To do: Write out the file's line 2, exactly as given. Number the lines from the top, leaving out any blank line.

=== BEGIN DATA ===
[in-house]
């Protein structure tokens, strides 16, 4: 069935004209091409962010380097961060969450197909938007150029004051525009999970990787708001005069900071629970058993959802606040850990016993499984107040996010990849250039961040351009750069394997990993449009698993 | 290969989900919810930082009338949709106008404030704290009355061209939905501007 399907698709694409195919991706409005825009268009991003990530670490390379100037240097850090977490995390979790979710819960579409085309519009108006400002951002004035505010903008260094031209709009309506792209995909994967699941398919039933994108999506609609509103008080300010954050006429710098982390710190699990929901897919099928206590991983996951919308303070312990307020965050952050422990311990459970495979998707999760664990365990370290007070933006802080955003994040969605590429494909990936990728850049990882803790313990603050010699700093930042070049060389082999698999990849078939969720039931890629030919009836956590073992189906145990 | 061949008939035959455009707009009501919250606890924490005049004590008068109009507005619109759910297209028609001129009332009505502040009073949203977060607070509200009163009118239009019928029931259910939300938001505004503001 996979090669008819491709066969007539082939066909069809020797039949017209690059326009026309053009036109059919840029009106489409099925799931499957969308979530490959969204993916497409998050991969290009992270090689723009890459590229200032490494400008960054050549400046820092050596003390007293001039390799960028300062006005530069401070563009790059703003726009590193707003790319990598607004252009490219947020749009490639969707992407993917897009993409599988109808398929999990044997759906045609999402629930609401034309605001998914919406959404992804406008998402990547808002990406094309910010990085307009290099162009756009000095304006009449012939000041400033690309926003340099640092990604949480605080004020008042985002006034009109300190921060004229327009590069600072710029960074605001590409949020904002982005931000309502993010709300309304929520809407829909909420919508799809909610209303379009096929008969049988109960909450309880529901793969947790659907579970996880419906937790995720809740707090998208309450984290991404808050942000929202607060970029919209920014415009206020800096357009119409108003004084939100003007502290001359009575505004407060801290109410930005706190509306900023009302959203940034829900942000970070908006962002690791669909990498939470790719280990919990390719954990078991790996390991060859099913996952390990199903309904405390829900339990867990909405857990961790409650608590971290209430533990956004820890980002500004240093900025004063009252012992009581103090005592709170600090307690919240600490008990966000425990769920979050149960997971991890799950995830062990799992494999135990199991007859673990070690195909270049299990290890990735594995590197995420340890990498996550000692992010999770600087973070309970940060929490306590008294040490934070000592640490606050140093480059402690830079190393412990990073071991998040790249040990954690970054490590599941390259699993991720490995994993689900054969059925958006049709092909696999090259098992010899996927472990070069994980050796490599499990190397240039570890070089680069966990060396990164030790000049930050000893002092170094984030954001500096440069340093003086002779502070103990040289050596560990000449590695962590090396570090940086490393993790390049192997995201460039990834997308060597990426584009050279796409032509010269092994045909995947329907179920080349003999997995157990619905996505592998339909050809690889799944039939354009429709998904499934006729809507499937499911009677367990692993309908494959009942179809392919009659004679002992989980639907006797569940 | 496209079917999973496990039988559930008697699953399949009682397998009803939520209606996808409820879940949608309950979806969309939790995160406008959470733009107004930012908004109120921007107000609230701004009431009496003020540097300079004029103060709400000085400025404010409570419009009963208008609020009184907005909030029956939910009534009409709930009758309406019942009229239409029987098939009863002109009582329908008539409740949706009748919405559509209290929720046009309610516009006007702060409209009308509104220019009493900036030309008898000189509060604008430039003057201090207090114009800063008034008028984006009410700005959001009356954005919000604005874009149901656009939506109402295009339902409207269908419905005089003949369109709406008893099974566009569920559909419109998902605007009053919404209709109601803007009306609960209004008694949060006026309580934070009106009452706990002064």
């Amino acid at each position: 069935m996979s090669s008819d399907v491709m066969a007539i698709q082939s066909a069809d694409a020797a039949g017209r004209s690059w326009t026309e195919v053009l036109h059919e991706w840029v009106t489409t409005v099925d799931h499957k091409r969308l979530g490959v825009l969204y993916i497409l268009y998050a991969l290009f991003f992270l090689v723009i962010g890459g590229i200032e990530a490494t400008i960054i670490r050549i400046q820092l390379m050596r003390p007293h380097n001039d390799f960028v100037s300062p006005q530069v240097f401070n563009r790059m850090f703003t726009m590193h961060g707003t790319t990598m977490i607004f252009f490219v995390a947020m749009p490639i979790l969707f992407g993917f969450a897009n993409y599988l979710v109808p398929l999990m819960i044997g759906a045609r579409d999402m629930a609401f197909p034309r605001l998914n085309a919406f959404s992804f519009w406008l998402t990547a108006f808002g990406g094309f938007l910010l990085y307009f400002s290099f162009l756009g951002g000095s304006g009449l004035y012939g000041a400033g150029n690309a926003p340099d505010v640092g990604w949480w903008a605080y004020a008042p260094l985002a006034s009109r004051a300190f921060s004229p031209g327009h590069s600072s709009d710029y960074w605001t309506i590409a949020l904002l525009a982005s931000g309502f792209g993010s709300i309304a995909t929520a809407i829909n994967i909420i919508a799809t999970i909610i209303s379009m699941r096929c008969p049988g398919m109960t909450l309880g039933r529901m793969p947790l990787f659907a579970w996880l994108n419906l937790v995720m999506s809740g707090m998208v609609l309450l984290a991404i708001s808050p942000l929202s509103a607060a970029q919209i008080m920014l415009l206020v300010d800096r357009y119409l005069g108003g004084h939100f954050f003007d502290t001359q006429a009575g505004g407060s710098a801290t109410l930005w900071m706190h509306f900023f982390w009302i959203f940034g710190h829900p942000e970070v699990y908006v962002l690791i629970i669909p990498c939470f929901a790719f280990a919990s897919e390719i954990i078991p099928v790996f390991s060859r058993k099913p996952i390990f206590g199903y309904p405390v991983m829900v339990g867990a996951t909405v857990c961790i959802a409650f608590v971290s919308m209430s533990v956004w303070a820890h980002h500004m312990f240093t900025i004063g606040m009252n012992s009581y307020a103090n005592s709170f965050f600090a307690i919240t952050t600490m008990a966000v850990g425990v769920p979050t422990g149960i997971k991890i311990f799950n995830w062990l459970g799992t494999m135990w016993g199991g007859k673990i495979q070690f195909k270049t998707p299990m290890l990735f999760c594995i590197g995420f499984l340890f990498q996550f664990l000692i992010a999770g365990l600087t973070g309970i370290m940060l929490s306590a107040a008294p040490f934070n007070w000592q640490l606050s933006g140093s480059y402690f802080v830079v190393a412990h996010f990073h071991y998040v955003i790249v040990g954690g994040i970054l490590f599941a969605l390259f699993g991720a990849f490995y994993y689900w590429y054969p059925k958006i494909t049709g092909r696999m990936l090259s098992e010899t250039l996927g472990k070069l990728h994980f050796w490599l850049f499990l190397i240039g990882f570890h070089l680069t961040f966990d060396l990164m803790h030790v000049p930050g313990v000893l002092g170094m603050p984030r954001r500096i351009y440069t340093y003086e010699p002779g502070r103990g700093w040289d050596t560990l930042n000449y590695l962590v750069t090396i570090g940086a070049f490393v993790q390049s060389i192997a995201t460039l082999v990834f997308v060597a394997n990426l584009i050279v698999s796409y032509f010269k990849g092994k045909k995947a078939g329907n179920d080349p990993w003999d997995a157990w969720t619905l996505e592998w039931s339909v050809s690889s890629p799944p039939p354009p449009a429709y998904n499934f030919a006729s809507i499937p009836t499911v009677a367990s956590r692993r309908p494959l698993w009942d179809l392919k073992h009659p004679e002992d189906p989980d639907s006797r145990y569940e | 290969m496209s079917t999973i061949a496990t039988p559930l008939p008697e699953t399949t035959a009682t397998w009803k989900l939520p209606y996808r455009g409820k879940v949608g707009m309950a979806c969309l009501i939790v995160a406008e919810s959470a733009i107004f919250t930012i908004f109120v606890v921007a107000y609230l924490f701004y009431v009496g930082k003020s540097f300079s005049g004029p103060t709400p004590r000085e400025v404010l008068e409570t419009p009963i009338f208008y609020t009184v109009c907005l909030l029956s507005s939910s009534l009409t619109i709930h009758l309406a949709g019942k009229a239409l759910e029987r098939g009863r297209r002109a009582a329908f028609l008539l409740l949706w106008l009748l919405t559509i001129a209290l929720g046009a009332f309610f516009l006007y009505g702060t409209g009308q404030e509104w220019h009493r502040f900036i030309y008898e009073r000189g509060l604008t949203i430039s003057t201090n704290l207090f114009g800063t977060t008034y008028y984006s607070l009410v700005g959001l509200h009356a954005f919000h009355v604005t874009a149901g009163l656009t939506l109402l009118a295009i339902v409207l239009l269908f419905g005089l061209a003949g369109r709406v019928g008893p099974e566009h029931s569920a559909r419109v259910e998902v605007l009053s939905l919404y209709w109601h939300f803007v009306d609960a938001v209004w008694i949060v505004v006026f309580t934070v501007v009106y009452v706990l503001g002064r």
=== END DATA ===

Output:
């Protein structure tokens, strides 16, 4: 069935004209091409962010380097961060969450197909938007150029004051525009999970990787708001005069900071629970058993959802606040850990016993499984107040996010990849250039961040351009750069394997990993449009698993 | 290969989900919810930082009338949709106008404030704290009355061209939905501007 399907698709694409195919991706409005825009268009991003990530670490390379100037240097850090977490995390979790979710819960579409085309519009108006400002951002004035505010903008260094031209709009309506792209995909994967699941398919039933994108999506609609509103008080300010954050006429710098982390710190699990929901897919099928206590991983996951919308303070312990307020965050952050422990311990459970495979998707999760664990365990370290007070933006802080955003994040969605590429494909990936990728850049990882803790313990603050010699700093930042070049060389082999698999990849078939969720039931890629030919009836956590073992189906145990 | 061949008939035959455009707009009501919250606890924490005049004590008068109009507005619109759910297209028609001129009332009505502040009073949203977060607070509200009163009118239009019928029931259910939300938001505004503001 996979090669008819491709066969007539082939066909069809020797039949017209690059326009026309053009036109059919840029009106489409099925799931499957969308979530490959969204993916497409998050991969290009992270090689723009890459590229200032490494400008960054050549400046820092050596003390007293001039390799960028300062006005530069401070563009790059703003726009590193707003790319990598607004252009490219947020749009490639969707992407993917897009993409599988109808398929999990044997759906045609999402629930609401034309605001998914919406959404992804406008998402990547808002990406094309910010990085307009290099162009756009000095304006009449012939000041400033690309926003340099640092990604949480605080004020008042985002006034009109300190921060004229327009590069600072710029960074605001590409949020904002982005931000309502993010709300309304929520809407829909909420919508799809909610209303379009096929008969049988109960909450309880529901793969947790659907579970996880419906937790995720809740707090998208309450984290991404808050942000929202607060970029919209920014415009206020800096357009119409108003004084939100003007502290001359009575505004407060801290109410930005706190509306900023009302959203940034829900942000970070908006962002690791669909990498939470790719280990919990390719954990078991790996390991060859099913996952390990199903309904405390829900339990867990909405857990961790409650608590971290209430533990956004820890980002500004240093900025004063009252012992009581103090005592709170600090307690919240600490008990966000425990769920979050149960997971991890799950995830062990799992494999135990199991007859673990070690195909270049299990290890990735594995590197995420340890990498996550000692992010999770600087973070309970940060929490306590008294040490934070000592640490606050140093480059402690830079190393412990990073071991998040790249040990954690970054490590599941390259699993991720490995994993689900054969059925958006049709092909696999090259098992010899996927472990070069994980050796490599499990190397240039570890070089680069966990060396990164030790000049930050000893002092170094984030954001500096440069340093003086002779502070103990040289050596560990000449590695962590090396570090940086490393993790390049192997995201460039990834997308060597990426584009050279796409032509010269092994045909995947329907179920080349003999997995157990619905996505592998339909050809690889799944039939354009429709998904499934006729809507499937499911009677367990692993309908494959009942179809392919009659004679002992989980639907006797569940 | 496209079917999973496990039988559930008697699953399949009682397998009803939520209606996808409820879940949608309950979806969309939790995160406008959470733009107004930012908004109120921007107000609230701004009431009496003020540097300079004029103060709400000085400025404010409570419009009963208008609020009184907005909030029956939910009534009409709930009758309406019942009229239409029987098939009863002109009582329908008539409740949706009748919405559509209290929720046009309610516009006007702060409209009308509104220019009493900036030309008898000189509060604008430039003057201090207090114009800063008034008028984006009410700005959001009356954005919000604005874009149901656009939506109402295009339902409207269908419905005089003949369109709406008893099974566009569920559909419109998902605007009053919404209709109601803007009306609960209004008694949060006026309580934070009106009452706990002064």